1948 Tripoli pogrom

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1945 Tripoli pogrom
Location Tripoli, British Tripolitania
Date 12 June, 1948
Target Libyan Jews
Attack type
Violent pogrom, massacre
Deaths 13-14 Libyan Jews killed
Non-fatal injuries
22 Jews injured
Perpetrators Muslim Libyan rioters

The 1948 Tripoli pogrom was initiated by Muslim Libyans against the Jewish community of Tripoli and its surroundings in June 1948, resulting in at least 12 Jews dead and destruction of 280 Jewish homes.[1] The pogrom occurred during the 1948 Arab-Israeli War, when the anti-Jewish attitudes reached their peak.

Background[edit]

The Jews of Libya had already suffered severely during World War II and shortly after it ended, when the bloody pogrom in Tripoli claimed many Jewish lives three years earlier.

The pogrom[edit]

The pogrom was a result of anti-Jewish attitudes throughout the Arab World and earlier Antisemitic incitements by Nazi propaganda, which intensified with the eruption of the 1948 Arab-Israeli War. On June 12, Muslim mobs attacked the Jewish Quarter in Tripoli, Libya.[2] This time, unlike the previous Tripoli pogrom, the Jewish community of Tripoli had prepared to defend itself. Jewish self-defense units fought back against the Muslim rioters, preventing dozens of more deaths.[3] Upon being repelled by Jewish self-defense units, the Muslim mobs turned upon undefended neighborhoods outside Hara, murdering thirteen or fourteen Jews, seriously injuring 22, causing extensive property damage, and leaving approximately 300 families destitute.[2] Jews in the surrounding countryside and in Benghazi were subjected to additional attacks.[2]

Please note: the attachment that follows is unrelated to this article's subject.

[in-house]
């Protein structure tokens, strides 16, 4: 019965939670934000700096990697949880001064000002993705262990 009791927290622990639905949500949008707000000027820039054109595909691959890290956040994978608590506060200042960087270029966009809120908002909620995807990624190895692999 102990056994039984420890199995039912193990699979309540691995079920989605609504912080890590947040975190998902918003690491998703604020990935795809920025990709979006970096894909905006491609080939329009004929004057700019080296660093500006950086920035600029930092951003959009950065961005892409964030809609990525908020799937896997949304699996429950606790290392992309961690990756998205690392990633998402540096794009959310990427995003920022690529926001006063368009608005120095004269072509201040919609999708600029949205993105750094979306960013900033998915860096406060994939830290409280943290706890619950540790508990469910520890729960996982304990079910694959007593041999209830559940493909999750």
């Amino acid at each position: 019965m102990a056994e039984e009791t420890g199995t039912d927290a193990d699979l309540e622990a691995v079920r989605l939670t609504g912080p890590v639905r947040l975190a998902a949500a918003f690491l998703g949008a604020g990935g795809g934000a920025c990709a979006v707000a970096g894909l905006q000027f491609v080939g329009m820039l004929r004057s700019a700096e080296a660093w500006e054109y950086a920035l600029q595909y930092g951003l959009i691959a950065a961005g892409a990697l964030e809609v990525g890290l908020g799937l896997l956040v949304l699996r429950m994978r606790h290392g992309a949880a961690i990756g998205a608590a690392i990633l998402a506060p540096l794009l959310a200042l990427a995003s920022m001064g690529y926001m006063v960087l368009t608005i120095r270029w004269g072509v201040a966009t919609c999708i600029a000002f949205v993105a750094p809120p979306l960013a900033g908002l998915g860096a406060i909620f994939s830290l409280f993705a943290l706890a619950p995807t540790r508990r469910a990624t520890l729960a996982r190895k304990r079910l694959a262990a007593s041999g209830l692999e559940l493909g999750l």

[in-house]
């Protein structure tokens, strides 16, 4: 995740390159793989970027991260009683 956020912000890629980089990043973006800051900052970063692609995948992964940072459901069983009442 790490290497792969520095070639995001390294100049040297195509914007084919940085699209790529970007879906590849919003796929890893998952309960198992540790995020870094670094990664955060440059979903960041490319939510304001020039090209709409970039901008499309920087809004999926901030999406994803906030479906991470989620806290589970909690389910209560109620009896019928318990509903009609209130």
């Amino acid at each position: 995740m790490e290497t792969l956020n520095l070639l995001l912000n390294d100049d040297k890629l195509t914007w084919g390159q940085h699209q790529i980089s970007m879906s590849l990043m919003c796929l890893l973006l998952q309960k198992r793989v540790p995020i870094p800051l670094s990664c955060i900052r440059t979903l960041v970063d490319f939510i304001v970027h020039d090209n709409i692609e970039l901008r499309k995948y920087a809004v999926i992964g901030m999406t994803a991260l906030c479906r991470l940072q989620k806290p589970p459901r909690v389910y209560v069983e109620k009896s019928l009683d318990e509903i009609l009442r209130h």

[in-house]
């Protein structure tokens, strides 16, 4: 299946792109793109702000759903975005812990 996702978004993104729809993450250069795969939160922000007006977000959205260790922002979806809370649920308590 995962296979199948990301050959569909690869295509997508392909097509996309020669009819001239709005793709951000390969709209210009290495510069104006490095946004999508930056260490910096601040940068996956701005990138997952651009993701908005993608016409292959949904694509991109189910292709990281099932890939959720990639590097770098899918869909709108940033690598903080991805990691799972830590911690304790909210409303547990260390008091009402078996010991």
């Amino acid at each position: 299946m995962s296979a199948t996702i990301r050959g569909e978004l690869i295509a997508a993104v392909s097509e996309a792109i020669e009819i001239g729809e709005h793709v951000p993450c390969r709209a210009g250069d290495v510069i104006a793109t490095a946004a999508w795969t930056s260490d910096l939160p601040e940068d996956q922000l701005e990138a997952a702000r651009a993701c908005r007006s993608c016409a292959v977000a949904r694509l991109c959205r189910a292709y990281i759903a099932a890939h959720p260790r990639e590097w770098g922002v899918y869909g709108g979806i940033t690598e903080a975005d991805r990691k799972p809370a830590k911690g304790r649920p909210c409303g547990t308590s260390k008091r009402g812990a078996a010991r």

Aftermath[edit]

The insecurity which arose from anti-Jewish attacks led many Jews to abandon Libya and emigrate. The emigration, which was prompted by the 1945 Tripoli pogrom, had become a refugee "flood" with the ending of the 1948 Arab-Israeli War. From 1948 to 1951, and especially after immigration became legal in 1949, 30,972 Jews moved to Israel,[4] which had gained independence.

See also[edit]

References[edit]

  1. ^ Shields, Jacqueline.Jewish Refugees from Arab Countries in Jewish Virtual Library.
  2. ^ a b c [1]
  3. ^ Selent, pp. 20-21
  4. ^ History of the Jewish Community in Libya". Retrieved July 1, 2006